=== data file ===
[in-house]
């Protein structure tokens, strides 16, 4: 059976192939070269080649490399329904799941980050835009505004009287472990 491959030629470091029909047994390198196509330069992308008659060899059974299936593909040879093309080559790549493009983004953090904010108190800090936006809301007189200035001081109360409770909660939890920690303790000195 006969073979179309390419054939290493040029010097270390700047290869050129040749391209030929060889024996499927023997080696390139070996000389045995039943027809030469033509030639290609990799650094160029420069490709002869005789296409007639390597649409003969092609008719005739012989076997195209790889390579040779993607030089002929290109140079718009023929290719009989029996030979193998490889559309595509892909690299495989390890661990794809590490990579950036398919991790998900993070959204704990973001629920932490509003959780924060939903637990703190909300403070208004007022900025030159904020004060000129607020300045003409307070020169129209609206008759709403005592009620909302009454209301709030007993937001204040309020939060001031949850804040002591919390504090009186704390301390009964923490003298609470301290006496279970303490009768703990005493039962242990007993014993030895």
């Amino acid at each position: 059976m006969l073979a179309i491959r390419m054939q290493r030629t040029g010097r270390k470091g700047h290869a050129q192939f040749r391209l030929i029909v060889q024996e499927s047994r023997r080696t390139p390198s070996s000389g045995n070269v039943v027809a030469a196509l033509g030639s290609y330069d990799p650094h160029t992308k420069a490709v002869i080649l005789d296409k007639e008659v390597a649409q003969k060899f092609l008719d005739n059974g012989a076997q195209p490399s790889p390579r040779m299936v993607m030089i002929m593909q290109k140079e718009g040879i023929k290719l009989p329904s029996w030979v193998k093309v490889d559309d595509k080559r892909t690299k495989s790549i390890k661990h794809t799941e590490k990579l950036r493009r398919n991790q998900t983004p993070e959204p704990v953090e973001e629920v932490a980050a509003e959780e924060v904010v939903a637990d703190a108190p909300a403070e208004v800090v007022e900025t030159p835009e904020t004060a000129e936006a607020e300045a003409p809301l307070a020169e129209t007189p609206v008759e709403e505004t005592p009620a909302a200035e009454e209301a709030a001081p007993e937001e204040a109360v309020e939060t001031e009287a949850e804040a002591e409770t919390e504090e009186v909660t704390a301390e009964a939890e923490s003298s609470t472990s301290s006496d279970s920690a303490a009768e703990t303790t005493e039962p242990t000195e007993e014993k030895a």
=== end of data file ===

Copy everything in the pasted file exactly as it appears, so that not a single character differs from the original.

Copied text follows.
[in-house]
């Protein structure tokens, strides 16, 4: 059976192939070269080649490399329904799941980050835009505004009287472990 491959030629470091029909047994390198196509330069992308008659060899059974299936593909040879093309080559790549493009983004953090904010108190800090936006809301007189200035001081109360409770909660939890920690303790000195 006969073979179309390419054939290493040029010097270390700047290869050129040749391209030929060889024996499927023997080696390139070996000389045995039943027809030469033509030639290609990799650094160029420069490709002869005789296409007639390597649409003969092609008719005739012989076997195209790889390579040779993607030089002929290109140079718009023929290719009989029996030979193998490889559309595509892909690299495989390890661990794809590490990579950036398919991790998900993070959204704990973001629920932490509003959780924060939903637990703190909300403070208004007022900025030159904020004060000129607020300045003409307070020169129209609206008759709403005592009620909302009454209301709030007993937001204040309020939060001031949850804040002591919390504090009186704390301390009964923490003298609470301290006496279970303490009768703990005493039962242990007993014993030895």
């Amino acid at each position: 059976m006969l073979a179309i491959r390419m054939q290493r030629t040029g010097r270390k470091g700047h290869a050129q192939f040749r391209l030929i029909v060889q024996e499927s047994r023997r080696t390139p390198s070996s000389g045995n070269v039943v027809a030469a196509l033509g030639s290609y330069d990799p650094h160029t992308k420069a490709v002869i080649l005789d296409k007639e008659v390597a649409q003969k060899f092609l008719d005739n059974g012989a076997q195209p490399s790889p390579r040779m299936v993607m030089i002929m593909q290109k140079e718009g040879i023929k290719l009989p329904s029996w030979v193998k093309v490889d559309d595509k080559r892909t690299k495989s790549i390890k661990h794809t799941e590490k990579l950036r493009r398919n991790q998900t983004p993070e959204p704990v953090e973001e629920v932490a980050a509003e959780e924060v904010v939903a637990d703190a108190p909300a403070e208004v800090v007022e900025t030159p835009e904020t004060a000129e936006a607020e300045a003409p809301l307070a020169e129209t007189p609206v008759e709403e505004t005592p009620a909302a200035e009454e209301a709030a001081p007993e937001e204040a109360v309020e939060t001031e009287a949850e804040a002591e409770t919390e504090e009186v909660t704390a301390e009964a939890e923490s003298s609470t472990s301290s006496d279970s920690a303490a009768e703990t303790t005493e039962p242990t000195e007993e014993k030895a």